Saigon had unleashed a string of powerful bummers by Monday evening.
The old guy across my alleyway began exposing himself to teenage girls and I had spent all my money on a disastrous Honda Win because it looked like something I doodled when Knight Rider was my favorite television show.
On a more general note, free healthcare, siestas and Europe look like they are about to implode in a cloud of Gaelic, Italian and Spanish promissory notes and the Los Angeles Times actually began running a series on overpopulation"”which probably means that it is far too late to do anything about it.
To deal with all of this, I headed to Cho Lon, a place that is full of old magic and bright weirdness.
It is a place where you can flirt with your butcher, get a glass of soymilk at midnight or wander into a strange apartment building and walk around.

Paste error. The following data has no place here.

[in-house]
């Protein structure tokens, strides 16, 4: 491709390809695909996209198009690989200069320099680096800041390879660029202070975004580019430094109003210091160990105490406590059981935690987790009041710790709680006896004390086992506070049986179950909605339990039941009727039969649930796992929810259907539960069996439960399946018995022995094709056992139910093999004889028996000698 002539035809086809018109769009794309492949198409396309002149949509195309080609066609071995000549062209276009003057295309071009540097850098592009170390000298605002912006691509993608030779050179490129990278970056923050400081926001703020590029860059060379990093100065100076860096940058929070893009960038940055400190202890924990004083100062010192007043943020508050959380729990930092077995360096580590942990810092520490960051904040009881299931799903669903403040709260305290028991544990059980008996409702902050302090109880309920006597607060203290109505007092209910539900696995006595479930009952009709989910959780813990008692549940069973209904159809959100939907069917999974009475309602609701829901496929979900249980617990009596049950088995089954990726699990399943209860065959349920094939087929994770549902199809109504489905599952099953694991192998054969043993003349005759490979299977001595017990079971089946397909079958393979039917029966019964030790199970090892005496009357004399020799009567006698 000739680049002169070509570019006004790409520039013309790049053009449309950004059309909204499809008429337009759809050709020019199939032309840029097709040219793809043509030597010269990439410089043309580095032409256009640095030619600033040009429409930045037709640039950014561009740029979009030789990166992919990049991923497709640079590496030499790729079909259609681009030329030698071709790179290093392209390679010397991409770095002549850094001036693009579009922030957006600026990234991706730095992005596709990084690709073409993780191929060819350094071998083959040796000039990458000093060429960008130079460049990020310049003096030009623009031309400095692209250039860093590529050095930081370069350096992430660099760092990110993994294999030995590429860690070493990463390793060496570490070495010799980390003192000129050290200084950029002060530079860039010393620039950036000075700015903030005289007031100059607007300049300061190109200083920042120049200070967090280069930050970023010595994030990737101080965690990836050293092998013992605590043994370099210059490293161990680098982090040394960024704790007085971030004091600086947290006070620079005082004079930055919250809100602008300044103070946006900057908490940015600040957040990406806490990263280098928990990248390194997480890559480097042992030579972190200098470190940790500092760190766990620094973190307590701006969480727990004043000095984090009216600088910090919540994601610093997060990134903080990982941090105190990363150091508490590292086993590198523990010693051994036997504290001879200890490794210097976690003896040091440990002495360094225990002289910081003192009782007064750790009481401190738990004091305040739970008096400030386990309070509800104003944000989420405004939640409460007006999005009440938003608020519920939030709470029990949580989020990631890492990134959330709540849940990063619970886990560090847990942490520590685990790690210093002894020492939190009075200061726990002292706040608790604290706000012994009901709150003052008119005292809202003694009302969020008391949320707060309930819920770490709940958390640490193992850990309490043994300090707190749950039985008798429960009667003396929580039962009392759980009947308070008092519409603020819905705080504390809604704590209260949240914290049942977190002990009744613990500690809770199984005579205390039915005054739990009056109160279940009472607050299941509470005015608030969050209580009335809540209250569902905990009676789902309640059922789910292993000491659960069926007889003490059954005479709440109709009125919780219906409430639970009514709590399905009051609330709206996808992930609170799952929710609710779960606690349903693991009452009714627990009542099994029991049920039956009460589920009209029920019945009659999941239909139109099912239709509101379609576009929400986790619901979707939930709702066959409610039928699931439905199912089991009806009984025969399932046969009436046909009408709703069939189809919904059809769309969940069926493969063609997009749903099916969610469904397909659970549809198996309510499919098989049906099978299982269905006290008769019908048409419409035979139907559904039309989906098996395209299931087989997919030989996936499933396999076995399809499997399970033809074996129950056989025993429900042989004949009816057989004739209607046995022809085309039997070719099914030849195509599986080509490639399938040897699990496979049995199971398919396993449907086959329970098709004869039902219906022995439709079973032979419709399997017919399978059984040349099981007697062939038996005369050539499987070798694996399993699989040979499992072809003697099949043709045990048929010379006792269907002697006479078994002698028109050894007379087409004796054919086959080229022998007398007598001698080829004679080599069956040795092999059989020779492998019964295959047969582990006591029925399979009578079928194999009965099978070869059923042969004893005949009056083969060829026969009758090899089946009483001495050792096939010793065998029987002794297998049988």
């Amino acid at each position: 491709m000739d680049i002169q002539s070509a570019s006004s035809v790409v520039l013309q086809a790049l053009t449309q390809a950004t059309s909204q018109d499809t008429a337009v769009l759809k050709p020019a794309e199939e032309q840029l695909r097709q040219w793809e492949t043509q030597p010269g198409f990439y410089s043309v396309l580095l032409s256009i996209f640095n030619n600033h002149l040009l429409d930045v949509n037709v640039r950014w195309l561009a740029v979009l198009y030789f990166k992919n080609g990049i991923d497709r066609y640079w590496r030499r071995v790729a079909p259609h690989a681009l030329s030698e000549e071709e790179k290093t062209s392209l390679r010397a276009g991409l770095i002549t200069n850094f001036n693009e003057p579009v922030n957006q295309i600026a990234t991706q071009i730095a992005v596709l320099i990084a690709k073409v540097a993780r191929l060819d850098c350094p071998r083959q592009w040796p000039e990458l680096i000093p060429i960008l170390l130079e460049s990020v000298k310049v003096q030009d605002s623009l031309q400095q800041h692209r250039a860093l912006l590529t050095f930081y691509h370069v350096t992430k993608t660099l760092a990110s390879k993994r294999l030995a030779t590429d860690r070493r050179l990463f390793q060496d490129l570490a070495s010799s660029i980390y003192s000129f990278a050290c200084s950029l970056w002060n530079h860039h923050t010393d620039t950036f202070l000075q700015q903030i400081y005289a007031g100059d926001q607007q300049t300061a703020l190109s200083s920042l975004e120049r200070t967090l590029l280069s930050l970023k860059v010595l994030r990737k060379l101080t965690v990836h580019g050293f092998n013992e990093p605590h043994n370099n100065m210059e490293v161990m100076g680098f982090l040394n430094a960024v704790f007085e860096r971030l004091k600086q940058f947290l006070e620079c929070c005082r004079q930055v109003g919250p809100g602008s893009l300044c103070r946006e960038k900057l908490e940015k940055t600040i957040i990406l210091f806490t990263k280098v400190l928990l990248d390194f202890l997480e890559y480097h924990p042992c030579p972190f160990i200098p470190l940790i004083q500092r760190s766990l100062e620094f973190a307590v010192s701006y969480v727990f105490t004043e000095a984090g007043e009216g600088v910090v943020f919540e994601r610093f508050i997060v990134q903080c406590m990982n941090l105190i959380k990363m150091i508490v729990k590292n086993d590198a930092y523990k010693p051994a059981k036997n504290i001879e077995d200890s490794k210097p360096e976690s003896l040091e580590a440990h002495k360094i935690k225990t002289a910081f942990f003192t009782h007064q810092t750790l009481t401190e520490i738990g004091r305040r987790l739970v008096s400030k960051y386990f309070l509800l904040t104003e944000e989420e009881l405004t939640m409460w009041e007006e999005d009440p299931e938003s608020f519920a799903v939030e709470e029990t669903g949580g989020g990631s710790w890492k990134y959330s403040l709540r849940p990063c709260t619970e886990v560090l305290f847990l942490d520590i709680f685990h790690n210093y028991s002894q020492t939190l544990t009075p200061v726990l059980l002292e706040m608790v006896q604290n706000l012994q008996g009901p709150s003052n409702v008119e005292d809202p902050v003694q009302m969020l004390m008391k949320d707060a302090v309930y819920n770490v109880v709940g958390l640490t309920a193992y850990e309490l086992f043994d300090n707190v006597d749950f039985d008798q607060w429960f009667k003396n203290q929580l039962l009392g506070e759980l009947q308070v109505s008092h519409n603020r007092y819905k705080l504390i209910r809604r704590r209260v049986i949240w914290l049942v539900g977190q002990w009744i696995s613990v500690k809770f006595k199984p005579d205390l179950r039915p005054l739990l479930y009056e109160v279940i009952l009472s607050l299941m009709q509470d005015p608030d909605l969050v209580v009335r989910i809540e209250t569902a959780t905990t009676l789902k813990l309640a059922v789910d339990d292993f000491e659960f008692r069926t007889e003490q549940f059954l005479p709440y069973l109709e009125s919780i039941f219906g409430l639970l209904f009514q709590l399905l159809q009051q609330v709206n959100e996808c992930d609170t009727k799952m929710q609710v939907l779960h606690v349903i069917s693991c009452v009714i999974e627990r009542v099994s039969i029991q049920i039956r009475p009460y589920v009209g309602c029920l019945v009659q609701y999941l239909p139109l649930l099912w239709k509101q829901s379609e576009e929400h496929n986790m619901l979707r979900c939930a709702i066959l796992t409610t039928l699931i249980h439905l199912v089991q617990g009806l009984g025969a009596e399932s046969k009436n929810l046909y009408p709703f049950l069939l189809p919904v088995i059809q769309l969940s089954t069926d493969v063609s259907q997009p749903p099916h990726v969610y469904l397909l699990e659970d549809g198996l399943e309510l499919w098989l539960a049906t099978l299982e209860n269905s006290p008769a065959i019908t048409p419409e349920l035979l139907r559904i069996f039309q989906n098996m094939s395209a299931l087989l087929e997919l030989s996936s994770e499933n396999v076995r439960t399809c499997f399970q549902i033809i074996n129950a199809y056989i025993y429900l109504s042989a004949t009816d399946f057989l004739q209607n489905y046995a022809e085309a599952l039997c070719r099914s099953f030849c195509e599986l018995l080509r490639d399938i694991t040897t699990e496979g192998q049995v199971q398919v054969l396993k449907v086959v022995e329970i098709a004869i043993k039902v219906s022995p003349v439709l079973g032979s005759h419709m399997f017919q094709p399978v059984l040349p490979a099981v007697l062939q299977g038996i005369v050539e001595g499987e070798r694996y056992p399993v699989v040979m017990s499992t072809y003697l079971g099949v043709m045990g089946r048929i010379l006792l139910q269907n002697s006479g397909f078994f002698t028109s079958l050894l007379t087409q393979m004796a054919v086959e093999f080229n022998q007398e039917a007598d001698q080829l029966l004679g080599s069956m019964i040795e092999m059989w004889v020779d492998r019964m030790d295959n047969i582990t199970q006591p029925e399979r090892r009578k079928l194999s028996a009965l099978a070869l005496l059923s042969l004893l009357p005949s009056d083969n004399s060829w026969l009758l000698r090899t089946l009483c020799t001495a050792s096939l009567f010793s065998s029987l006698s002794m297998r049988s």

It has its own colors, its own smells and a dire excess of smiles, which people try to unload at the slightest provocation.
As Saigon continues to pursue project Singapore (i.e. shopping malls, skyscrapers and global chain restaurants), Cho Lon offers perhaps the true tourist destination"”a place where visitors can go and see something unique and different.
The city has announced plans to preserve the 300-year-old Chinese settlement and its fortress-like namesake market, which seemed like a great idea.
The sad thing about the plan (which involves closing off traffic, building green space and creating a massive underground parking lot to attract pedestrians) is that it would be a good idea in almost any place that is not magically stuck in time.
The city has precious little public space and the few parks that do exist have been crammed full of carnival rides and other cheap money-making gimmicks.
Bringing those things into the most beautiful and unspoiled part of Saigon is an almost sure-fire way to ruin it.